Flag description: divided diagonally from the lower hoist side
by a yellow band; the upper triangle (hoist side) is green and the lower
triangle is red; uses the popular pan-African colors of Ethiopia
Location: Western Africa, bordering the South Atlantic Ocean,
between Angola and Gabon
Geographic coordinates: 1 00 S, 15 00 E
Climate: The climate is tropical; the year is evenly divided
into a rainy season (November-April) and a dry season (May-October). Average
annual temperatures range between 20 deg and 27 deg C (68 deg and 81 deg
F). Rainfall is abundant--a minimum of 1,220 mm (48 in) annually.
Vegetation includes great stretches of tropical rain forest, coastal and
swampy areas of mangrove trees and water grasses, and savanna grasslands.
Coconut palms and plantain trees are also common.
Independence: 15 August 1960 (from France)
Nationality: Congolese (singular and plural)
Capital City: Brazzaville
Head of State:
Area: 342,000 sq km
Type of Government: republic
Currency: 1 Communaute Financiere Africaine franc (CFAF) = 100
Major peoples: Kongo 48%, Sangha 20%, M'Bochi 12%, Teke
17%, Europeans NA%; note - Europeans estimated at 8,500, mostly French,
before the 1997 civil war; may be half of that in 1998, following the widespread
destruction of foreign businesses in 1997 Small minorities of Binga
Pygmies are also found there.
Religion: Christian 50%, animist 48%, Muslim 2%
Official Language: French
Principal Languages: French (official), Lingala and Monokutuba
(lingua franca trade languages), many local languages and dialects (of
which Kikongo has the most users)
Major Exports: petroleum 50%, lumber, plywood, sugar, cocoa,
late 15th century First visited by Portuguese explorers,
at which time the Bakongo (a six-state confederation centered South of the Congo River in Angola) and Bateke, both
Bantu groups, were the chief kingdoms.
16th century Portuguese, in collaboration with coastal
peoples, exported slaves from the interior to plantations in Brazil and São Tomé; missionaries spread
1880 French explorer Pierre Savorgnan de Brazza established
French claims to coastal region, with the makoko (king) of the Bateke accepting French protection.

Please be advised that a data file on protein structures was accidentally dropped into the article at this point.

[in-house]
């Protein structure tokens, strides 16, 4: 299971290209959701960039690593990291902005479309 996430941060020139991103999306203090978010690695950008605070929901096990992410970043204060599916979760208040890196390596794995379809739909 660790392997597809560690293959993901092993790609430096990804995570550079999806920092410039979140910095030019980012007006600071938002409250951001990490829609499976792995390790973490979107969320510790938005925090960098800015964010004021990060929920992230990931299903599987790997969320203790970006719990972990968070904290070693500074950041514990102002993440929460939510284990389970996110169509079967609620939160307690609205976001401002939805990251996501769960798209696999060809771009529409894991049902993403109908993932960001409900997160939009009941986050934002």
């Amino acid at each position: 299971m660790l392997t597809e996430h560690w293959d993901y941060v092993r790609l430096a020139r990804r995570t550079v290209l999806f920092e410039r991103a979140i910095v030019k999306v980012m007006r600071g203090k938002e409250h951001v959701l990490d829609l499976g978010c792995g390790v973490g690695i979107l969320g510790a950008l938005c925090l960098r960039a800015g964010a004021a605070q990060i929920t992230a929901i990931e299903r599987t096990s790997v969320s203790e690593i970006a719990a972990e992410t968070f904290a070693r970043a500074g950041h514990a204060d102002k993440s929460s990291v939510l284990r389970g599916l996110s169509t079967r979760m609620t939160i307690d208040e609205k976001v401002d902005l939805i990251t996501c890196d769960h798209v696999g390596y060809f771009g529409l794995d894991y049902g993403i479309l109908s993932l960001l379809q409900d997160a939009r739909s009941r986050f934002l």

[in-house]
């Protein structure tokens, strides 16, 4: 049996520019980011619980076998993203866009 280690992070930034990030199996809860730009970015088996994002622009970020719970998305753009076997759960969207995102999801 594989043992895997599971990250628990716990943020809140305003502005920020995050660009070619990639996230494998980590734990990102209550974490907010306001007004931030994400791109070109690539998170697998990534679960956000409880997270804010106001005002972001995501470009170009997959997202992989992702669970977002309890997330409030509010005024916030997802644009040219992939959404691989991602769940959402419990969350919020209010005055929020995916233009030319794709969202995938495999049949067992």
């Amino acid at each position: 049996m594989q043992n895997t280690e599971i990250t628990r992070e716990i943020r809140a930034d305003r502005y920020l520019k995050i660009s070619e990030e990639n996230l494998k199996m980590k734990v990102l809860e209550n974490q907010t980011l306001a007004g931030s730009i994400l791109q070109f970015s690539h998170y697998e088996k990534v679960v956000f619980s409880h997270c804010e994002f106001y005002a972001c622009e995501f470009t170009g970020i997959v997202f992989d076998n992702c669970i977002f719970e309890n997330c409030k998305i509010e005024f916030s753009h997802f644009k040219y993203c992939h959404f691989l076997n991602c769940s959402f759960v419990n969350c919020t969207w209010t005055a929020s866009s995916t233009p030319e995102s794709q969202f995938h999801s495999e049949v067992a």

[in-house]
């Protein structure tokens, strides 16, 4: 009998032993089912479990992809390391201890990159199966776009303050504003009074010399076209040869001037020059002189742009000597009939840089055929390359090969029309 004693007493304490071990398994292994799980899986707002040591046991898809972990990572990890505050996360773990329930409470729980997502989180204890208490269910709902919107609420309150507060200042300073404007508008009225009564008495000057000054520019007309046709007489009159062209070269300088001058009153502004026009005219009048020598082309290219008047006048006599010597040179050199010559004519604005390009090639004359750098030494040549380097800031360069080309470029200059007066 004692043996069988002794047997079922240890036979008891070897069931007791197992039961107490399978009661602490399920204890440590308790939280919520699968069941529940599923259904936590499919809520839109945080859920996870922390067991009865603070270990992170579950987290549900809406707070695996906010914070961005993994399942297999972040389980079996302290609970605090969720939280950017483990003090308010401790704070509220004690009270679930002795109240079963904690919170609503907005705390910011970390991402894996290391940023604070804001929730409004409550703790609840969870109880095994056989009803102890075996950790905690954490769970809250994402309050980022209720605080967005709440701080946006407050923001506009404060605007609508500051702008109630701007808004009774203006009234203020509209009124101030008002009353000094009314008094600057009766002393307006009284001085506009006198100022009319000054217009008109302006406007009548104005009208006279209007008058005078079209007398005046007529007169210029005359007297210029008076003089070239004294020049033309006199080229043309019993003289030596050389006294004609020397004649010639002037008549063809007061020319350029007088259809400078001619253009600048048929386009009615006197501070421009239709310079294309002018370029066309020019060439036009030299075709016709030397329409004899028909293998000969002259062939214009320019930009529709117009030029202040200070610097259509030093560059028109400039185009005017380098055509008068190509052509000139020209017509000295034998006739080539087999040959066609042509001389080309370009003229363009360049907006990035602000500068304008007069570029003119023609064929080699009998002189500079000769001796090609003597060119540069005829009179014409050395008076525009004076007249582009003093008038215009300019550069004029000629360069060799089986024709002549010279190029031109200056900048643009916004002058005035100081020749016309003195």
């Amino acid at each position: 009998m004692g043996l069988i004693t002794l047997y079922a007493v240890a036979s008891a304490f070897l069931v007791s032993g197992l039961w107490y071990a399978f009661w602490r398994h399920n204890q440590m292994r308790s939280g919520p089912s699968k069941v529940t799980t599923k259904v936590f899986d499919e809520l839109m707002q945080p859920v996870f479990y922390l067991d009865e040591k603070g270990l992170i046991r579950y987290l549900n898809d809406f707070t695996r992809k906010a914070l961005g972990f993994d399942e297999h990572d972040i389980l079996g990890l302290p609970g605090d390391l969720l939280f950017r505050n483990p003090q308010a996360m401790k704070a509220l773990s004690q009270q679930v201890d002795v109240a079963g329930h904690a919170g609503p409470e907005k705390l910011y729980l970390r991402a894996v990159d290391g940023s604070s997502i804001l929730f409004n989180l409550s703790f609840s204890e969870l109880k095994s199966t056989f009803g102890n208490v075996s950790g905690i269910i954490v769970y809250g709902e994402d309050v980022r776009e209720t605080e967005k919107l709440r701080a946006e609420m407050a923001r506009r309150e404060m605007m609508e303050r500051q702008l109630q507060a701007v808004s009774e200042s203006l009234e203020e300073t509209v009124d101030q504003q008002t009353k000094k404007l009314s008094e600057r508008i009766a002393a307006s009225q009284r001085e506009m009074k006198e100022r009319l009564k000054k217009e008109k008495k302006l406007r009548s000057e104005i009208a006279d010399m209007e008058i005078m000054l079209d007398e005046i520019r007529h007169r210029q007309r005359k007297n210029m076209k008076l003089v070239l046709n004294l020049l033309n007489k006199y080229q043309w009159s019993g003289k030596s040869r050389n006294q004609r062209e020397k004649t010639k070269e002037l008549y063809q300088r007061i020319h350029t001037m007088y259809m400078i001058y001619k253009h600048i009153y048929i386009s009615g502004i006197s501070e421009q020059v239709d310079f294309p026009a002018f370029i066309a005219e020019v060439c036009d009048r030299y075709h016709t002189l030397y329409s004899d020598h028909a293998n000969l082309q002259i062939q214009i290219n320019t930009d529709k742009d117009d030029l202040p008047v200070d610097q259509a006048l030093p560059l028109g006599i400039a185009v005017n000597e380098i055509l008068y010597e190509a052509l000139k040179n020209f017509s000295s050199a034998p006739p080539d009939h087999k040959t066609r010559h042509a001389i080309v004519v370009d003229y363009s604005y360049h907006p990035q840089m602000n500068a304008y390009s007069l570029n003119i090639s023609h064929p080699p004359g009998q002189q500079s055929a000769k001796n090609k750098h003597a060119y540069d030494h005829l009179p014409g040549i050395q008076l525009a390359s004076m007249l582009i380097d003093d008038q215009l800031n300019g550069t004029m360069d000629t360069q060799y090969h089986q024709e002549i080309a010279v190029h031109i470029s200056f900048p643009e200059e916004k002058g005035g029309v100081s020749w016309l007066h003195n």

1905 International outrage at revelations of the brutalities
of forced labour, which decimated the population, as ivory and rubber resources were ruthlessly exploited
by private concessionaries.
1910 As Moyen-Congo, became part of French Equatorial
Africa, which also comprised Gabon and the Central African Republic, with the capital at Brazzaville.
1920s More than 17,000 were killed as forced labour used
to build the Congo-Ocean railroad; first Bakongo political organization founded.
1940-44 Supported the `Free French´ anti-Nazi resistance
cause during World War II, Brazzaville serving as capital for Gen Charles
de Gaulle's forces.
1946 Became autonomous, with a territorial assembly and
representation in French parliament.
1960 Achieved independence from France, with Abbé
Fulbert Youlou, a moderate Catholic Bakongo priest,
as the first president.
1963 Youlou forced to resign after labour unrest. Alphonse
Massamba- Débat became president with Pascal Lissouba as prime minister, and a single-party state was established
under the socialist National Revolutionary Movement (MNR).
1968 Military coup, led by Capt Marien Ngouabi, ousted
1970 A Marxist People's Republic declared, with Ngouabi's
PCT the only legal party.
1977 Ngouabi assassinated in a plot by Massamba-Débat,
who was executed; Col Joachim Yhombi-Opango became president.
1979 Yhombi-Opango handed over the presidency to the PCT,
who chose Col Denis Sassou-Nguessou as his successor.
early 1980s Petroleum production increased fivefold.
1990 With the collapse of Eastern European communism,
the PCT abandoned Marxist-Leninism and promised multiparty politics and market-centred reforms in an economy
crippled by foreign debt.
1992 Multiparty elections gave the coalition dominated
by the Pan-African Union for Social Democracy (UPADS) an assembly majority, with Pascal Lissouba elected president.
1993 Yhombi-Opango appointed prime minister; violent strikes
and unrest after opposition disputed election results.
1994 International panel appointed to investigate results;
UPADS-dominated coalition declared winner.
1995 New broad-based government formed, including opposition
groups; market-centred economic reforms, including privatization.
1996 Charles David Ganao appointed prime minister.
1997 Violence between factions continued despite unity
government. Sassou-Nguesso took over presidency.